AntibodiesAnti-Ryanodine Receptor 2



25 µl 50 µl 0.2 ml


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It is well established that cytosolic calcium (Ca2+) acts as a key second messenger in many intracellular pathways including synaptic transmission, muscle contraction, hormonal secretion, cell growth and proliferation.1,2 The primary intracellular Ca2+ storage/release organelle in most cells is the endoplasmic reticulum (ER) or the sarcoplasmic reticulum (SR) in striated muscle cells.

The ER and SR contain two Ca2+ release channels families, the Inositol trisphosphate receptors (IP3Rs) and the Ryanodine receptors (RyRs).3

The Ryanodine receptor family consists of three different isoforms: The skeletal muscle isoform, Ryanodine Receptor type 1 (RyR1); the cardiac muscle isoform, Ryanodine Receptor type 2 (RyR2) and the brain isoform, Ryanodine Receptor type 3 (RyR3).3 The Ryanodine receptors are homotetrameric proteins. They play a key role in the mechanism of excitation-contraction coupling in striated muscle. Binding of Ryanodine to the Ryanodine Receptor causes to two major changes in the channel: a reduction in single-channel conductance and a marked increase in open state probability.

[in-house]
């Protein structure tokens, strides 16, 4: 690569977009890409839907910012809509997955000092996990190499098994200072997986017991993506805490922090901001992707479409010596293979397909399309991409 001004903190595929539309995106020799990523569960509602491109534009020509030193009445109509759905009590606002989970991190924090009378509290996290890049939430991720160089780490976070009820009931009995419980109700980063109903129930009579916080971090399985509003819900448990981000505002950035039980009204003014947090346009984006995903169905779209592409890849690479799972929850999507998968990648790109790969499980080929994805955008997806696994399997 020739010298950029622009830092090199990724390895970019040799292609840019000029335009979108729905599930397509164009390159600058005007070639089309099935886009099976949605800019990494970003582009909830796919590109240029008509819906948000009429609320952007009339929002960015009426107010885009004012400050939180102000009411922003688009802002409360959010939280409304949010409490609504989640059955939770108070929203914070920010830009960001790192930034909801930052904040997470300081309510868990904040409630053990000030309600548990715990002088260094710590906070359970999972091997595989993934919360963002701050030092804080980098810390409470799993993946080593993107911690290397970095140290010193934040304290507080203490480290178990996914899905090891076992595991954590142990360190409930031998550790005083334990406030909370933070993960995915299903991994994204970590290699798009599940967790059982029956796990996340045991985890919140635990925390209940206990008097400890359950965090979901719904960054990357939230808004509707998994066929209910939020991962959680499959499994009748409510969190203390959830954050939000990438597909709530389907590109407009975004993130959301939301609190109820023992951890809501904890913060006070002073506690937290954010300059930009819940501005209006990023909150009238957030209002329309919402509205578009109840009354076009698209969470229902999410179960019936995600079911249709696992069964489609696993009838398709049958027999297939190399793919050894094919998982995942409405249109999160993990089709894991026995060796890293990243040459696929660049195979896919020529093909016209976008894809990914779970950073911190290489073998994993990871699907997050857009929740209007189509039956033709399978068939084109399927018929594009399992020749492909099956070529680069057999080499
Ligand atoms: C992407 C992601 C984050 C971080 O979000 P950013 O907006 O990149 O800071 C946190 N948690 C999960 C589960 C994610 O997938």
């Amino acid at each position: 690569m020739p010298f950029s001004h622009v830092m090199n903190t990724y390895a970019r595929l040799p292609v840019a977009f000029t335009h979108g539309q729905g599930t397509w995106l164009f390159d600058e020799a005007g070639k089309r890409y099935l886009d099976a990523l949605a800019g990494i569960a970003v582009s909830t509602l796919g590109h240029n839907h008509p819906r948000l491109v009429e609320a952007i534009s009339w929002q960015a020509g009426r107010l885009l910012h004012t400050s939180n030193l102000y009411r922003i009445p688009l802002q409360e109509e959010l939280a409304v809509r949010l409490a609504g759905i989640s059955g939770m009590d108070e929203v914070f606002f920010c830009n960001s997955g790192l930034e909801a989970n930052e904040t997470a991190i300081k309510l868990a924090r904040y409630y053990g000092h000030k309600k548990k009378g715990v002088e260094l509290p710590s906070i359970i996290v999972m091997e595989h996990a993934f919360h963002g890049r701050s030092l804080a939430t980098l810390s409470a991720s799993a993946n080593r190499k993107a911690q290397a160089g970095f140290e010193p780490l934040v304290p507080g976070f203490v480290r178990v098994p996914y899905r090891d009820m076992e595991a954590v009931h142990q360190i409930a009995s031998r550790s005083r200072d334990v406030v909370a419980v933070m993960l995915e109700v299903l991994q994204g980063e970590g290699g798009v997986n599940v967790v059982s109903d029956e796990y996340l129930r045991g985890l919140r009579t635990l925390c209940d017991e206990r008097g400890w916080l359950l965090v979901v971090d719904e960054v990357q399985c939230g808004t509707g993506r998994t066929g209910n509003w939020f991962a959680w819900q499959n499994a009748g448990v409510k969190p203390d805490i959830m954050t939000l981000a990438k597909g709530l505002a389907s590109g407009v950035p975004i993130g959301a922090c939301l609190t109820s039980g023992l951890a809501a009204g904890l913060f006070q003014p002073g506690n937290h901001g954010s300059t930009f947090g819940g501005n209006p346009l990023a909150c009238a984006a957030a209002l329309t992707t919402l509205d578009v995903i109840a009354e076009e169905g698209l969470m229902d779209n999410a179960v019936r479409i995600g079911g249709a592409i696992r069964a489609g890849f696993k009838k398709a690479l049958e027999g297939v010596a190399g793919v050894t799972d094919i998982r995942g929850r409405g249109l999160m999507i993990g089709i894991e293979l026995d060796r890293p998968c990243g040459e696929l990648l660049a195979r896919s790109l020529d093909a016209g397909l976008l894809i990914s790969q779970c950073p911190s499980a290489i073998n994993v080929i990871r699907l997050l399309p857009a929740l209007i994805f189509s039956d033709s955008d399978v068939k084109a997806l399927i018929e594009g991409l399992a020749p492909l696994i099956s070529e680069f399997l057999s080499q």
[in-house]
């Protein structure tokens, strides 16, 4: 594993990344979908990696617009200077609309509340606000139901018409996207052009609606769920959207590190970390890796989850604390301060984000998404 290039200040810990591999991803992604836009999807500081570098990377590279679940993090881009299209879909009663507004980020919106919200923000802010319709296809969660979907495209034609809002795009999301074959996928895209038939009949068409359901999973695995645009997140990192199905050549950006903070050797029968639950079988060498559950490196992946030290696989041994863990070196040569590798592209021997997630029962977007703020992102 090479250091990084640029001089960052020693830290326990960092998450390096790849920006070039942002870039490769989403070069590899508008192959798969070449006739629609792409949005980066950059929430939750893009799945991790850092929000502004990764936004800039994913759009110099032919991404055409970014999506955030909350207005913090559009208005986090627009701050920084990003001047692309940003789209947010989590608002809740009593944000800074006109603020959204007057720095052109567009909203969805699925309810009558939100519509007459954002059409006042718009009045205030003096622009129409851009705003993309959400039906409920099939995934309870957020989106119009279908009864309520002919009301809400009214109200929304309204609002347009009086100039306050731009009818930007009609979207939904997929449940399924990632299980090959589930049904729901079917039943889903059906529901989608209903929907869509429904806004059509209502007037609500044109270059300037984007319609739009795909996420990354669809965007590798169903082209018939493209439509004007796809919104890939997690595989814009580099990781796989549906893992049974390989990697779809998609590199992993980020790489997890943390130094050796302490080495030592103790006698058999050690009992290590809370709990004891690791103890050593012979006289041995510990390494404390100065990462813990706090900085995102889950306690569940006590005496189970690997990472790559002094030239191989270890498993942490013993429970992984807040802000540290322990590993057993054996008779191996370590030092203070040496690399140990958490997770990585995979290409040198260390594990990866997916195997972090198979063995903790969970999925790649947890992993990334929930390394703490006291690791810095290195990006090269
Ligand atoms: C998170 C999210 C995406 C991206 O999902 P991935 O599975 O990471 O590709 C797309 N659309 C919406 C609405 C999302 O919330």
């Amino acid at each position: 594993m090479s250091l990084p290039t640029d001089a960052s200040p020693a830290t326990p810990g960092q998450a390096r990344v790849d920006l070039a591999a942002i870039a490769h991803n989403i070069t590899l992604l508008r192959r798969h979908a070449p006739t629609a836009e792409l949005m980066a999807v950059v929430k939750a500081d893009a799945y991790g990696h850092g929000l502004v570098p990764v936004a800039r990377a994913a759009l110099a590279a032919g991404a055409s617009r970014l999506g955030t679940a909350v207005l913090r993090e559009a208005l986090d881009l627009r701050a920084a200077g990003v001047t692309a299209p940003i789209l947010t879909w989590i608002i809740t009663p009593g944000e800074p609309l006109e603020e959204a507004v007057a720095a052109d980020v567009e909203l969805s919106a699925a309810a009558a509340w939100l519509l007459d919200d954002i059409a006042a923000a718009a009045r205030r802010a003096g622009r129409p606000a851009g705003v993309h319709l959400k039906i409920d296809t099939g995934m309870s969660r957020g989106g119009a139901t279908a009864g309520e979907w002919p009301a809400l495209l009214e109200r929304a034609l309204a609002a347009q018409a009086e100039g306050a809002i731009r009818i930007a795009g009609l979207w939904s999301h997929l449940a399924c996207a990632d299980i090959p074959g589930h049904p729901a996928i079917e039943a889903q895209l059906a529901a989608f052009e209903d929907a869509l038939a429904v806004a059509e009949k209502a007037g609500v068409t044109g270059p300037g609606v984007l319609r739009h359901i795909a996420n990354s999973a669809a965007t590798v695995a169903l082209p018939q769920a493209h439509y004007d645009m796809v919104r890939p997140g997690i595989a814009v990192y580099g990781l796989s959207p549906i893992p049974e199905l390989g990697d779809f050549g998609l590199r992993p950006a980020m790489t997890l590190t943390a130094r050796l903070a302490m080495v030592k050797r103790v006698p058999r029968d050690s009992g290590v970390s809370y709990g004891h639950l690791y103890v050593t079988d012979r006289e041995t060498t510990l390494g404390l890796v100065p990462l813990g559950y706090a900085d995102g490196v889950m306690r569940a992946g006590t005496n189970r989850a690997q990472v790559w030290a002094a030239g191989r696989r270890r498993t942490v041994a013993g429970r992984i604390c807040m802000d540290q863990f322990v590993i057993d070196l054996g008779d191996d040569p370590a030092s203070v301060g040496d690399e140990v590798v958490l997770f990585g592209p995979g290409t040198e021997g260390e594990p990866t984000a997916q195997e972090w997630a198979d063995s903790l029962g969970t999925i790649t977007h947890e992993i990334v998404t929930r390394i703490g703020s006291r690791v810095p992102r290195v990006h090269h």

RyR2 serves as an intracellular Ca2+ channel in the SR membrane. It is predominantly expressed in cardiac muscle where it plays a central role in cardiac excitation-contraction coupling. RyR2 is also expressed in the brain. 1-4






  • Anti-Ryanodine Receptor 2
  • Anti-Ryanodine Receptor 2
  • Anti-Ryanodine Receptor 2
  • Anti-Ryanodine Receptor 2